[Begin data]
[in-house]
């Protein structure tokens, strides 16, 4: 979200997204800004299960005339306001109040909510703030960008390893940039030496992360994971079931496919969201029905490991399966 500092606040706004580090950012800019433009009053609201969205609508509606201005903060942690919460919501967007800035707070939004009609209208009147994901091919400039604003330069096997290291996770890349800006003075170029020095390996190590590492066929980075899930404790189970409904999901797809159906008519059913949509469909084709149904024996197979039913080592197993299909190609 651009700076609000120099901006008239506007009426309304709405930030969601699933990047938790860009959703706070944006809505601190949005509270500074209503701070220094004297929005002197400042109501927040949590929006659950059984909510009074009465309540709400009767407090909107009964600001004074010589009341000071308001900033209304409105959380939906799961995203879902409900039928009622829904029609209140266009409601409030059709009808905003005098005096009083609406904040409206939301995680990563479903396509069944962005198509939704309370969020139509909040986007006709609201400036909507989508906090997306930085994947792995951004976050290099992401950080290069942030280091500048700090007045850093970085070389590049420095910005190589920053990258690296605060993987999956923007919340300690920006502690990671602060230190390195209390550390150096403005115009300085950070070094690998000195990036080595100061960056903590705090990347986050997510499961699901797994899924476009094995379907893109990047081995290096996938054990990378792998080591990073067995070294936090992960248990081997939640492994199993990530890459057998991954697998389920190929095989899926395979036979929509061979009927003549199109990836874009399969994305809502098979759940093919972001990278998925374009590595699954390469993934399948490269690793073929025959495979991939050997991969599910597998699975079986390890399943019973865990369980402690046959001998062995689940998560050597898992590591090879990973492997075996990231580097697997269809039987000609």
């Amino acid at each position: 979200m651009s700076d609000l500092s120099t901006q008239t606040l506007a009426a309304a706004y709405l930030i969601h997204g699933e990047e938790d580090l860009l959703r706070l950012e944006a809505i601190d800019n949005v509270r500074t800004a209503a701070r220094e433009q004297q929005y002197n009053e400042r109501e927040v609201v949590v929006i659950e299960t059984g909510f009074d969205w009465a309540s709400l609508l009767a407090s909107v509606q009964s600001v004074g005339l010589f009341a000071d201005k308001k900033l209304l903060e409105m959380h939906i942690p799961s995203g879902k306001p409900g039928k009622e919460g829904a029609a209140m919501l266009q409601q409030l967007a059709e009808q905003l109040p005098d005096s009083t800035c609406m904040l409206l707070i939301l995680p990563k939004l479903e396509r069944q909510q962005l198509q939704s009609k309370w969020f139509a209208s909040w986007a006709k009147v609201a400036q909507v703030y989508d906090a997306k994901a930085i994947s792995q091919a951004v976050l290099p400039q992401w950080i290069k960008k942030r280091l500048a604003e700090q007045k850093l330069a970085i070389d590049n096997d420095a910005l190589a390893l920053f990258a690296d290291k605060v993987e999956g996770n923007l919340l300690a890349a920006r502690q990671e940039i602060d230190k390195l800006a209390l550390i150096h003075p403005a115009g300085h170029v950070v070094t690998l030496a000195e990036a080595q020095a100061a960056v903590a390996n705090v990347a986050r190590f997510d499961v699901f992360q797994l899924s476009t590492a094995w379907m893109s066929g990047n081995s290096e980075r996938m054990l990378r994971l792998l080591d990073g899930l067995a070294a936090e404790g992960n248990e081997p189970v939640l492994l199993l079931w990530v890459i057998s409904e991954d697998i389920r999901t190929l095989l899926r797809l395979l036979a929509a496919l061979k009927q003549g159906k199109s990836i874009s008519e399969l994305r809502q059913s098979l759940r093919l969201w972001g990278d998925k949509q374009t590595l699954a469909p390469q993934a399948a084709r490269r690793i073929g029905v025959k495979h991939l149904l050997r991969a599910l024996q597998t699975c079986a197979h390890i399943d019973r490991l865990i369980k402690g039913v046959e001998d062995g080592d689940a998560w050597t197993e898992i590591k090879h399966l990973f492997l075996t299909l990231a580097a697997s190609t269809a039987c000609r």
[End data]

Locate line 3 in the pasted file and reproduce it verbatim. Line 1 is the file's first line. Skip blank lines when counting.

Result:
């Amino acid at each position: 979200m651009s700076d609000l500092s120099t901006q008239t606040l506007a009426a309304a706004y709405l930030i969601h997204g699933e990047e938790d580090l860009l959703r706070l950012e944006a809505i601190d800019n949005v509270r500074t800004a209503a701070r220094e433009q004297q929005y002197n009053e400042r109501e927040v609201v949590v929006i659950e299960t059984g909510f009074d969205w009465a309540s709400l609508l009767a407090s909107v509606q009964s600001v004074g005339l010589f009341a000071d201005k308001k900033l209304l903060e409105m959380h939906i942690p799961s995203g879902k306001p409900g039928k009622e919460g829904a029609a209140m919501l266009q409601q409030l967007a059709e009808q905003l109040p005098d005096s009083t800035c609406m904040l409206l707070i939301l995680p990563k939004l479903e396509r069944q909510q962005l198509q939704s009609k309370w969020f139509a209208s909040w986007a006709k009147v609201a400036q909507v703030y989508d906090a997306k994901a930085i994947s792995q091919a951004v976050l290099p400039q992401w950080i290069k960008k942030r280091l500048a604003e700090q007045k850093l330069a970085i070389d590049n096997d420095a910005l190589a390893l920053f990258a690296d290291k605060v993987e999956g996770n923007l919340l300690a890349a920006r502690q990671e940039i602060d230190k390195l800006a209390l550390i150096h003075p403005a115009g300085h170029v950070v070094t690998l030496a000195e990036a080595q020095a100061a960056v903590a390996n705090v990347a986050r190590f997510d499961v699901f992360q797994l899924s476009t590492a094995w379907m893109s066929g990047n081995s290096e980075r996938m054990l990378r994971l792998l080591d990073g899930l067995a070294a936090e404790g992960n248990e081997p189970v939640l492994l199993l079931w990530v890459i057998s409904e991954d697998i389920r999901t190929l095989l899926r797809l395979l036979a929509a496919l061979k009927q003549g159906k199109s990836i874009s008519e399969l994305r809502q059913s098979l759940r093919l969201w972001g990278d998925k949509q374009t590595l699954a469909p390469q993934a399948a084709r490269r690793i073929g029905v025959k495979h991939l149904l050997r991969a599910l024996q597998t699975c079986a197979h390890i399943d019973r490991l865990i369980k402690g039913v046959e001998d062995g080592d689940a998560w050597t197993e898992i590591k090879h399966l990973f492997l075996t299909l990231a580097a697997s190609t269809a039987c000609r």